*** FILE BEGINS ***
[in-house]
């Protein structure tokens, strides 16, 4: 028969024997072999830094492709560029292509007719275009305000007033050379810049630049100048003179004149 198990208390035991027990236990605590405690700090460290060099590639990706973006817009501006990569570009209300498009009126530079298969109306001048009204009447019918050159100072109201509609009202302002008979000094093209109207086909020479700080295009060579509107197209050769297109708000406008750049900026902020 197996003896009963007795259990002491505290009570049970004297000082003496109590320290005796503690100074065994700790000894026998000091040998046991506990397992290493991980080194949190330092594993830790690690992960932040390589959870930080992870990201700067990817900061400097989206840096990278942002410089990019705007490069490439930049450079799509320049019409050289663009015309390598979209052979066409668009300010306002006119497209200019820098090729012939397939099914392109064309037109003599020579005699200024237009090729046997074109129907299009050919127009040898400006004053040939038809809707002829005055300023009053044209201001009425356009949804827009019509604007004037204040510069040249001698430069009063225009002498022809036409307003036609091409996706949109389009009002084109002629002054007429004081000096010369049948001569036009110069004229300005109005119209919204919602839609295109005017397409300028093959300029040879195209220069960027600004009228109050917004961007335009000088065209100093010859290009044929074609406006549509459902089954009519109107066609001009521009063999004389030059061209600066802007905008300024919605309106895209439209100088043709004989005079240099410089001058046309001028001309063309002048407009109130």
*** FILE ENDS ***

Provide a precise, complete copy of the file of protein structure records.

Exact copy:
[in-house]
């Protein structure tokens, strides 16, 4: 028969024997072999830094492709560029292509007719275009305000007033050379810049630049100048003179004149 198990208390035991027990236990605590405690700090460290060099590639990706973006817009501006990569570009209300498009009126530079298969109306001048009204009447019918050159100072109201509609009202302002008979000094093209109207086909020479700080295009060579509107197209050769297109708000406008750049900026902020 197996003896009963007795259990002491505290009570049970004297000082003496109590320290005796503690100074065994700790000894026998000091040998046991506990397992290493991980080194949190330092594993830790690690992960932040390589959870930080992870990201700067990817900061400097989206840096990278942002410089990019705007490069490439930049450079799509320049019409050289663009015309390598979209052979066409668009300010306002006119497209200019820098090729012939397939099914392109064309037109003599020579005699200024237009090729046997074109129907299009050919127009040898400006004053040939038809809707002829005055300023009053044209201001009425356009949804827009019509604007004037204040510069040249001698430069009063225009002498022809036409307003036609091409996706949109389009009002084109002629002054007429004081000096010369049948001569036009110069004229300005109005119209919204919602839609295109005017397409300028093959300029040879195209220069960027600004009228109050917004961007335009000088065209100093010859290009044929074609406006549509459902089954009519109107066609001009521009063999004389030059061209600066802007905008300024919605309106895209439209100088043709004989005079240099410089001058046309001028001309063309002048407009109130």